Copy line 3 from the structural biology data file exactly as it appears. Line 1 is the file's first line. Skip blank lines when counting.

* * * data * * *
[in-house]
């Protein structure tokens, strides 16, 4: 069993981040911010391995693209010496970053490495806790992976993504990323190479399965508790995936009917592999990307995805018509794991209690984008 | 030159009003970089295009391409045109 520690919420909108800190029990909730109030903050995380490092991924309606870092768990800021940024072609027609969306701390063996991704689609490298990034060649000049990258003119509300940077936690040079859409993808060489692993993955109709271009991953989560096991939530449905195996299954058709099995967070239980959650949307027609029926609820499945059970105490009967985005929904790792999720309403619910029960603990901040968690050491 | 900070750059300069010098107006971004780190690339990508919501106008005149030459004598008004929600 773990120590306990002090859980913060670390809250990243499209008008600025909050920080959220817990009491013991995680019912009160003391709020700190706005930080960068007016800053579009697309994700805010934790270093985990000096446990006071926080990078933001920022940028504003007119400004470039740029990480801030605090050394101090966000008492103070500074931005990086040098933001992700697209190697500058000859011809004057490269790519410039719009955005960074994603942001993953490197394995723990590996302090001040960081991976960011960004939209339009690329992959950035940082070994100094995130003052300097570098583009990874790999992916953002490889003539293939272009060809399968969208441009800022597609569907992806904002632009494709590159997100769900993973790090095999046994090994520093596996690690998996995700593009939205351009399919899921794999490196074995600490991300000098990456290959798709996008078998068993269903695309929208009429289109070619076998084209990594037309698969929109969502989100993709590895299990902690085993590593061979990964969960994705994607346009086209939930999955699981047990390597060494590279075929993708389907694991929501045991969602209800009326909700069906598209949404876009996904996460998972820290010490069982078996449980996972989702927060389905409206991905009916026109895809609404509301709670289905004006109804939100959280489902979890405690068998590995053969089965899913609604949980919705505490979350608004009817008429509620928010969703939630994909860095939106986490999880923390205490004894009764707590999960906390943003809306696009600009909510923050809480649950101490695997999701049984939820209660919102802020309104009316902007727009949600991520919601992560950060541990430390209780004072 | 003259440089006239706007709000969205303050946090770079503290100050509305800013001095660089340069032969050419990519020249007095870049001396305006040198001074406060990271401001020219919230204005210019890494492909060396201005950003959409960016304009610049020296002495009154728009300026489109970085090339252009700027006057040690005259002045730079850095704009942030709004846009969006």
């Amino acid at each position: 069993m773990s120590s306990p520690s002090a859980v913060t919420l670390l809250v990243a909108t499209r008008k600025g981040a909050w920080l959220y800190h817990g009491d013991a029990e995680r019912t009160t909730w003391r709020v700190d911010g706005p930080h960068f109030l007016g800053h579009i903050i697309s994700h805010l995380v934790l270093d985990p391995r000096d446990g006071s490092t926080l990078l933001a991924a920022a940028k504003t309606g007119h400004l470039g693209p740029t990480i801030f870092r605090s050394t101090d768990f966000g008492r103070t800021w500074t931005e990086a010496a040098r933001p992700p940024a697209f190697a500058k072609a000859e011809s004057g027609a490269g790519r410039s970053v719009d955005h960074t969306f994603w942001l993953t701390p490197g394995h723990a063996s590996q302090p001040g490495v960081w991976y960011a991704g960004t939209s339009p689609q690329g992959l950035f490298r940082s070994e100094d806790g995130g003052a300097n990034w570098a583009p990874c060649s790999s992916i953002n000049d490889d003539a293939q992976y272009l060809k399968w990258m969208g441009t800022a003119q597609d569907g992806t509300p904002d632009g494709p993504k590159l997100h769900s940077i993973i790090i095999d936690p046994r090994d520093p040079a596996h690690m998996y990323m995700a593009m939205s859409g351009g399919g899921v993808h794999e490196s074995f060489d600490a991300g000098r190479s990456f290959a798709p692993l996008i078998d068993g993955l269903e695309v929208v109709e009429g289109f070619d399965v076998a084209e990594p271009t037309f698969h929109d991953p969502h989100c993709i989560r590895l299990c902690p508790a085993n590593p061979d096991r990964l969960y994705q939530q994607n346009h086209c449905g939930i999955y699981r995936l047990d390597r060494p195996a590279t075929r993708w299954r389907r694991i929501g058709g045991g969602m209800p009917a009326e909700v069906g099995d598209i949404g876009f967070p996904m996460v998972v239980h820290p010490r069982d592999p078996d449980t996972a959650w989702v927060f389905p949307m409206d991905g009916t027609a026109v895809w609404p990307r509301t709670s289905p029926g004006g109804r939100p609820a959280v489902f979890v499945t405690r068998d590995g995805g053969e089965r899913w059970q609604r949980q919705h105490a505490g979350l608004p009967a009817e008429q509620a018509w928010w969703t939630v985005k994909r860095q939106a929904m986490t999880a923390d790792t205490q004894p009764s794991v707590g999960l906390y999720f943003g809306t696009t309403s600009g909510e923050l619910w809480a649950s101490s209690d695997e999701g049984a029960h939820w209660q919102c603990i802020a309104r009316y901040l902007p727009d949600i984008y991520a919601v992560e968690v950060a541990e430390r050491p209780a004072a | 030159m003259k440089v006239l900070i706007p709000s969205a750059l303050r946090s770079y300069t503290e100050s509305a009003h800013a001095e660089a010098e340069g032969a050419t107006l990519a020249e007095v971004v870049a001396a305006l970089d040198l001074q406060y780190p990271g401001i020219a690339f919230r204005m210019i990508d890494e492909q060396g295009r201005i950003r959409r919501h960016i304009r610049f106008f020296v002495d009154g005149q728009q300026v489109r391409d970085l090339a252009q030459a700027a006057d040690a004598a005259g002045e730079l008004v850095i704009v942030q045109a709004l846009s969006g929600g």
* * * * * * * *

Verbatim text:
């Amino acid at each position: 069993m773990s120590s306990p520690s002090a859980v913060t919420l670390l809250v990243a909108t499209r008008k600025g981040a909050w920080l959220y800190h817990g009491d013991a029990e995680r019912t009160t909730w003391r709020v700190d911010g706005p930080h960068f109030l007016g800053h579009i903050i697309s994700h805010l995380v934790l270093d985990p391995r000096d446990g006071s490092t926080l990078l933001a991924a920022a940028k504003t309606g007119h400004l470039g693209p740029t990480i801030f870092r605090s050394t101090d768990f966000g008492r103070t800021w500074t931005e990086a010496a040098r933001p992700p940024a697209f190697a500058k072609a000859e011809s004057g027609a490269g790519r410039s970053v719009d955005h960074t969306f994603w942001l993953t701390p490197g394995h723990a063996s590996q302090p001040g490495v960081w991976y960011a991704g960004t939209s339009p689609q690329g992959l950035f490298r940082s070994e100094d806790g995130g003052a300097n990034w570098a583009p990874c060649s790999s992916i953002n000049d490889d003539a293939q992976y272009l060809k399968w990258m969208g441009t800022a003119q597609d569907g992806t509300p904002d632009g494709p993504k590159l997100h769900s940077i993973i790090i095999d936690p046994r090994d520093p040079a596996h690690m998996y990323m995700a593009m939205s859409g351009g399919g899921v993808h794999e490196s074995f060489d600490a991300g000098r190479s990456f290959a798709p692993l996008i078998d068993g993955l269903e695309v929208v109709e009429g289109f070619d399965v076998a084209e990594p271009t037309f698969h929109d991953p969502h989100c993709i989560r590895l299990c902690p508790a085993n590593p061979d096991r990964l969960y994705q939530q994607n346009h086209c449905g939930i999955y699981r995936l047990d390597r060494p195996a590279t075929r993708w299954r389907r694991i929501g058709g045991g969602m209800p009917a009326e909700v069906g099995d598209i949404g876009f967070p996904m996460v998972v239980h820290p010490r069982d592999p078996d449980t996972a959650w989702v927060f389905p949307m409206d991905g009916t027609a026109v895809w609404p990307r509301t709670s289905p029926g004006g109804r939100p609820a959280v489902f979890v499945t405690r068998d590995g995805g053969e089965r899913w059970q609604r949980q919705h105490a505490g979350l608004p009967a009817e008429q509620a018509w928010w969703t939630v985005k994909r860095q939106a929904m986490t999880a923390d790792t205490q004894p009764s794991v707590g999960l906390y999720f943003g809306t696009t309403s600009g909510e923050l619910w809480a649950s101490s209690d695997e999701g049984a029960h939820w209660q919102c603990i802020a309104r009316y901040l902007p727009d949600i984008y991520a919601v992560e968690v950060a541990e430390r050491p209780a004072a | 030159m003259k440089v006239l900070i706007p709000s969205a750059l303050r946090s770079y300069t503290e100050s509305a009003h800013a001095e660089a010098e340069g032969a050419t107006l990519a020249e007095v971004v870049a001396a305006l970089d040198l001074q406060y780190p990271g401001i020219a690339f919230r204005m210019i990508d890494e492909q060396g295009r201005i950003r959409r919501h960016i304009r610049f106008f020296v002495d009154g005149q728009q300026v489109r391409d970085l090339a252009q030459a700027a006057d040690a004598a005259g002045e730079l008004v850095i704009v942030q045109a709004l846009s969006g929600g």